Positive test number four came six months later, after a summer of ‘relaxing’ and ‘putting it out of my mind’ (yeah right) This time, when I saw those two pink lines, it was so different. I didn’t feel elated, or surprised or even vaguely happy, even though this was something that I had desperately wanted. I just felt an impending sense of doom, like I was getting onto a horrible rollercoaster, where I knew that every high would be matched with a terrible low. In all honesty, and despite each scan showing an increasingly growing and happy baby boy, I never really shook that feeling until he was handed to me and I knew he was here to stay.
And so that was that. Two great kids – a house full of noise and Lego and lots of love. Mission accomplished. I started working out again, my career returned to pre-baby speed, going out on dates with my husband or for drinks with friends became a possibility once more. The baby chapter was closed. I threw out, donated and sold all of the ‘stuff’ and started to think about what our long term future looked like as a family of four. When people asked ‘Do you not want any more?’ and ‘But wouldn’t you like a girl?’, I was pretty firm in my response. We were done.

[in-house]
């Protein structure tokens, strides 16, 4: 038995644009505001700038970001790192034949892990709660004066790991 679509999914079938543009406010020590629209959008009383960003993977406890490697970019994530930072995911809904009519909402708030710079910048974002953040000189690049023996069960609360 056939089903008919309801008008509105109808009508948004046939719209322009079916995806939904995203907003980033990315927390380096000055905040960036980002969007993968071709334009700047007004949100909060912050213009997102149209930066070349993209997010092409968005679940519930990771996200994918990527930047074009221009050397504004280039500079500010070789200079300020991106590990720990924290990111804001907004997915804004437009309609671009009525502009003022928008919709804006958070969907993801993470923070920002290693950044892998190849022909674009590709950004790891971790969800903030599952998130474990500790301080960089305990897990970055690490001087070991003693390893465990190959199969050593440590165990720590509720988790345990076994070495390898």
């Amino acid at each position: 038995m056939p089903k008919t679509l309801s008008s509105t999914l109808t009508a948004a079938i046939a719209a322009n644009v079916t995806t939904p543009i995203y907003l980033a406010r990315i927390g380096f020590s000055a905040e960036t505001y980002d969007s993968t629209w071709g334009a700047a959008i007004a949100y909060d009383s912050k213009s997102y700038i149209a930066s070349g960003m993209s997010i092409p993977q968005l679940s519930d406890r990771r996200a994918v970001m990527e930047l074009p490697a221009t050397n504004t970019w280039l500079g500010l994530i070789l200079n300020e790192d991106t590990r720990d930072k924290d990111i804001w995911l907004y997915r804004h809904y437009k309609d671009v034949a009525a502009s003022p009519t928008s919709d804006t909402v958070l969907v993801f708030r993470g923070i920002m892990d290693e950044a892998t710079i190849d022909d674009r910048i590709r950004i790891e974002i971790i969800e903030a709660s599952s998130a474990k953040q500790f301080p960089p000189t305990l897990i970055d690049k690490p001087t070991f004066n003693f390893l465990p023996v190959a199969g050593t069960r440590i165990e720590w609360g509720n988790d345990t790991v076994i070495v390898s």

But then, Christmas Day 2020 came around. After a pretty flat day at home (thanks COVID), I got the kids to bed and sloped off for a bath. And then I thought: Wasn’t my period due? I scrambled around at the back of my underwear drawer and found a discarded packet of cheap tests. I think I already knew the answer before that second line even appeared. And this time, I felt different once again. I didn’t feel happiness. I didn’t feel excitement. I didn’t even feel nerves or anxiety. I just felt gutted. Firstly, I’m a huge planner. And this wasn’t in the plan. And secondly, I knew how strongly my husband felt about not having any more kids, and worse – I agreed. We only have three bedrooms. Think of the university fees! If we’re exhausted with the two kids, how on earth would we cope with another? Oh god, imagine if a third turned out to be twins!